Professor Sinha says India has to make a call on "whether we should keep waiting for the vaccine and in the meantime, at least, allow certain containment measures to be still kept in place. Or do we just let people go back to their ways and allow the epidemic take its natural course?"




IMAGE: Women at an open-air gym in a municipal park in Kolkata, September 21, 2020. Photograph: Rupak De Chowdhuri/Reuters

Why the situation is not that bad
When active case counts were not growing that high because the R value was close to 1.05, COVID-19 didn't look like what it was predicted to be in spite of the "alarming projections of how many deaths we will see."
That, Professor Sinha says could have cause people to become complacent and feel that the disease assessments were all "hyped up" and lose their guard quickly.
But it didn't.
"We also have to take into account the fact that, to some extent, we didn't see those extremely high number of deaths because of the fact that people took precautions and there were containment methods which were put in place.
He explains further: "Let me also put it this way: After the announcement of the Unlock Phase 1 and Phase 2, I was expecting to see R climb to a very large value from what it was at that time. It was that time around 1.15 or thereabouts. I was expecting that within two weeks of phase two, it will go back to 1.4 or 1.5 or thereabouts. When it didn't -- in fact, it decreased after that -- I was actually very surprised this happened."
There was only one possibility why this happened, he reasoned: "People were -- even though they were not forced to do it -- adapting good practices like wearing face masks, maintaining some degree of physical distance with each other."
The increase in R has come quite some time later. "For me, the big surprise was why we didn't show a much higher value of R even earlier. If we hadn't taken those measures, definitely the number of deaths would have been much higher."
A higher R value has come now, after a delay and that is part of the cycle of the disease given there has been a loosening of containment measure.
Is it probably going to get worse? "It might get worse. We don't really know what is it that is resulting in the high value of R now."
The Chart
The actual effective reproduction numbers obtained with data upto September 7 for India, as well as for the top dozen or so states in terms of current active cases. Kind courtesy Professor Sitabhra Sinha.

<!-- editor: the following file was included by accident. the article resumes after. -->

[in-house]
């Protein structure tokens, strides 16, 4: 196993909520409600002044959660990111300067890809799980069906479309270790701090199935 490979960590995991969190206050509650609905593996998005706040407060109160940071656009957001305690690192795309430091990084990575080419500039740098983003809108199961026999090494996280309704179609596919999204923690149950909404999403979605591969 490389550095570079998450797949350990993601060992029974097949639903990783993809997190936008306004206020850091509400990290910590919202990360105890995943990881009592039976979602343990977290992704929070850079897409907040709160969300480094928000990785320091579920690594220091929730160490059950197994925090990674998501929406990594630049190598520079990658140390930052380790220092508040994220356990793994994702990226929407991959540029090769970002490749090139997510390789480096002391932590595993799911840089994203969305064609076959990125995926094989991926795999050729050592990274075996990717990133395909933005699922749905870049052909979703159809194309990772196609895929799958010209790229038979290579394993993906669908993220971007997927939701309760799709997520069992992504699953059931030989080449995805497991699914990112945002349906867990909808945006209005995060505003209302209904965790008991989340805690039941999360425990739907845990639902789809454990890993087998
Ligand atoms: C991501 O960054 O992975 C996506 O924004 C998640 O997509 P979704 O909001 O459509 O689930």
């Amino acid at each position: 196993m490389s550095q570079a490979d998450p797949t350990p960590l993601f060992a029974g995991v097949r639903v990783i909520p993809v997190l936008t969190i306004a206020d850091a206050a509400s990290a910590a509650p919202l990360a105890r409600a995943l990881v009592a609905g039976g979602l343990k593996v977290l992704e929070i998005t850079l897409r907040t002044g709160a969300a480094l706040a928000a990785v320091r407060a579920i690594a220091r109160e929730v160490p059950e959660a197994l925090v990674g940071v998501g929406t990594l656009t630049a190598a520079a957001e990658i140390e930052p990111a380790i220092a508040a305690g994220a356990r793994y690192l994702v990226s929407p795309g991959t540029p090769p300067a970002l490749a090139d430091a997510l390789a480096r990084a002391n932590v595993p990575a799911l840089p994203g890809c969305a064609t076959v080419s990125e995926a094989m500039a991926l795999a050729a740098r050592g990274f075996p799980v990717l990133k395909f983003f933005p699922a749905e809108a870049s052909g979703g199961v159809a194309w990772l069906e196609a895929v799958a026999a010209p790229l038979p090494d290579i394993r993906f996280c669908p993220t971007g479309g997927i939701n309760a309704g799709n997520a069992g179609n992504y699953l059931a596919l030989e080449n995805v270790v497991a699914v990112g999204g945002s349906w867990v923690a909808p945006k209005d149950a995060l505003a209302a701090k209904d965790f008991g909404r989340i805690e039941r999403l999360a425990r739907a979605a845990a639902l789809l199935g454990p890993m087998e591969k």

India
Estimated over Aug 24-Sept 7R: 1.09 +/- 0.005 (r>0.998,p=0)
1Maharashtra
Estimated over Aug 25-Sept 1R: 1.12 +/- 0.01 (r=0.998,p=0)
Estimated over Sept 2-7R: 1.18 +/- 0.03 (r>0.99,p=0.0001)
2Andhra Pradesh
Estimated over Aug 22-Sept 2R: 1.07 +/- 0.01 (r<-0.99,p=0)
Estimated over Sept 3-7R: 0.94 +/- 0.01 (r=-0.995,p=0.0004)
3Karnataka
Estimated over Aug 30-Sept 5R: 1.13 +/- 0.02 (r>0.99,p=0)
4Uttar Pradesh
Estimated over Aug 26-31R: 1.08 +/- 0.01 (r=0.998,p=0)
Estimated over Sept 1-7R: 1.10 +/- 0.01 (r=0.998,p=0)
5Tamil Nadu
Estimated over Aug 30-Sept 7R: 0.98 +/- 0.01 (r<-0.99,p=0)
6Telangana
Estimated over Aug 23-29R: 1.27 +/- 0.04 (r>0.99,p=0)
Estimated over Aug 30-Sept 4R: 1.06 +/- 0.02 (r>0.99,p=0.0001)
7Assam
Estimated over Aug 27-Sept 5R: 1.24 +/- 0.03 (r>0.99,p=0)
At present decreased to less than 1.1 but no robust estimate
8Odisha
Estimated over Aug 25-29R: 1.13 +/- 0.03 (r>0.99,p=0.0005)
Estimated over Sept 4-7R: 1.13 +/- 0.03 (r>0.998,p=0.0014)
9Chhattisgarh
Estimated over Aug 4-Sept 7R: 1.35 +/- 0.01 (r>0.998,p=0)
10West Bengal
Estimated over Aug 22-Sept 7R: 0.93 +/- 0.01 (r<-0.995,p=0)
11Kerala
Estimated over Aug 30-Sept 3R: 0.88 +/- 0.03 (r<-0.99,p=0.001)
At present marginally above 1 but no robust estimate
12Delhi
Estimated over Aug 23-Sept 7R: 1.22 +/- 0.02 (r>0.99,p=0)



*For a few states these estimates are over multiple periods to show that in some cases R is increasing, while in others it is decreasing.
For example, Delhi and UP got marginally worse in early September, while Andhra Pradesh and Telangan have improved with R falling.
Most worrying is the rapid increase in active cases in Chhattisgarh,currently ranked 9th which has an extremely high R consistently for more than a month now.
Feature Presentation: Ashish Narsale/Rediff.com


Only 0.33 per cent Indians have had COVID-19
 

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Serum Institute to provide Covid vaccine at Rs 250 a dose
By Sohini Das
August 08, 2020 10:07 IST

Serum Institute of India plans to make 300 million doses of AZD1222 by December, and will begin phase-2 trials soon. It has also tied up with Novavax for development and commercialisation of its candidate.




IMAGE: Andressa Parreiras, Biomedic, and Larissa Vuitika, biologist, work in a laboratory during the extraction of the virus genetic material in Belo Horizonte, Brazil. The ministry of health convened The Technological Vaccine Center of the Federal University of Minas Gerais laboratory to conduct research on the coronavirus in order to diagnose, test and develop a vaccine. Photograph: Pedro Vilela/Getty Images.